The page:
The date of the last revision is reported on the list.
Propylene glycol is frequently used, sometimes in large quantities, in medicinal products. Young children and patients with a poor renal function run the greatest risk of intoxication as a result of this. To make physicians aware of this problem, the MEB publishes an explanatory note and a list of parenterally administered medicinal products that contain propylene (including the concentration).
Propylene glycol (PG) is a clear, colourless and odourless fluid with a sweet taste. PG is, for example, used as an excipient and/or preservative in intravenous administrations, dermatics and cosmetics, and is considered to be an excipient with a low toxicity.
Many medicinal products contain PG, sometimes even in large quantities. As a result of this, the PG limit is exceeded even when these pharmaceuticals are administered at normal dosages.
The European Directive " Excipients in the Label and Package Leaflet of Medicinal Products for Human Use" states a maximum daily load for both oral and parenteral administration of 400 mg/kg for adults and 200 mg/kg for children.
Under normal conditions, PG is partially (12-45%) excreted by the kidneys in an unaltered form. The remaining quantity of PG is metabolised into lactate by the liver enzyme alcohol dehydrogenase. The lactate is then further metabolised into pyruvate and eventually into carbon dioxide and water.
Known side effects of PG include hyperosmolarity, haemolysis, cardiac arrhythmia, convulsions, coma and agitation. The clinical picture corresponds to sepsis and systemic inflammatory response syndrome with the symptoms of lactate acidosis, hypotension and organ failure. PG intoxication is a potentially life-threatening situation. Metabolic acidosis and hyperosmolarity frequently develop and are mostly expressed as an increase in the osmolar and anion gap, with or without lactate acidosis. The metabolic acidosis is possibly a direct consequence of an increased PG metabolism. Clinical abnormalities are observed at higher PG concentrations (1,040-1,440 mg/l). Metabolic abnormalities are observed at a somewhat lower PG concentration (580-1,270mg/l).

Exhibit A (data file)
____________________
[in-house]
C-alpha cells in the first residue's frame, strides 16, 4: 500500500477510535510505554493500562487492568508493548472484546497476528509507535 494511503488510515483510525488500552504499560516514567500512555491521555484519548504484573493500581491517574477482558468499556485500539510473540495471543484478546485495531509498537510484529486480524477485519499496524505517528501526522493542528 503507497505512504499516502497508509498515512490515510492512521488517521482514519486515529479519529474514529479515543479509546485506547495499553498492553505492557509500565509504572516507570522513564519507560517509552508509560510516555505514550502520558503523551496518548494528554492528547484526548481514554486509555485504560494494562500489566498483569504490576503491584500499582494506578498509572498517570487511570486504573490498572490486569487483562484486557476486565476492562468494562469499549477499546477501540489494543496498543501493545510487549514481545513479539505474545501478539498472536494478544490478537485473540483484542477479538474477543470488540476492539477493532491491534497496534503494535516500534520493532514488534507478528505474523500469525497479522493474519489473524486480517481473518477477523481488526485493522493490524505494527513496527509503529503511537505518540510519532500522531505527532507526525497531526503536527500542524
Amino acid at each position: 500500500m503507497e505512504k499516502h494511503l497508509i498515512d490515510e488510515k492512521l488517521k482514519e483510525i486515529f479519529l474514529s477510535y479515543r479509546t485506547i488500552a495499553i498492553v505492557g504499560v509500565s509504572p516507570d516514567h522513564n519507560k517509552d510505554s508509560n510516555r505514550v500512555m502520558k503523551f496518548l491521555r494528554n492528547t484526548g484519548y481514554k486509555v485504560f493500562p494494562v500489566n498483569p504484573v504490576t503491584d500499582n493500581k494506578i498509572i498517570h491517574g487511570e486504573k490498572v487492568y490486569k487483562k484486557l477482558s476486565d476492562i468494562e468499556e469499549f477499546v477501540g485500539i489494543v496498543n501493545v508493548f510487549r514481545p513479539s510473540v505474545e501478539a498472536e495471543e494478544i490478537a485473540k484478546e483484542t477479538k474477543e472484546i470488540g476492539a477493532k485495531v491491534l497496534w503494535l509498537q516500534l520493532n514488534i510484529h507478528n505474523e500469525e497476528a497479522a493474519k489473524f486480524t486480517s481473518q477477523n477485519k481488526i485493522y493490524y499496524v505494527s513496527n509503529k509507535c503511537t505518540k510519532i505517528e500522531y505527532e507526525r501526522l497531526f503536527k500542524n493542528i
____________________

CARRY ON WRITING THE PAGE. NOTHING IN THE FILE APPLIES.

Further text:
The half-life of PG is at least three times shorter in young children. As PG is possibly more quickly metabolised in young children, metabolic acidosis is observed more quickly in this group of patients.
Patients with a poor renal function
Due to the partial renal clearance of PG, the excipient will accumulate sooner in patients with reduced renal function.
PG intoxication must therefore be part of a differential diagnosis when an inexplicable anion gap, metabolic acidosis, hyperosmolarity and/or clinical abnormalities are observed.
The list of medicinal products containing propylene glycol provides an overview of parenterally administered products that contain PG and that are authorised in the Netherlands. The products are classified according to the active ingredient and the concentration is stated in the last column. The MEB updates the list and the date of the last revision is reported on the list.
Literature about propylene glycol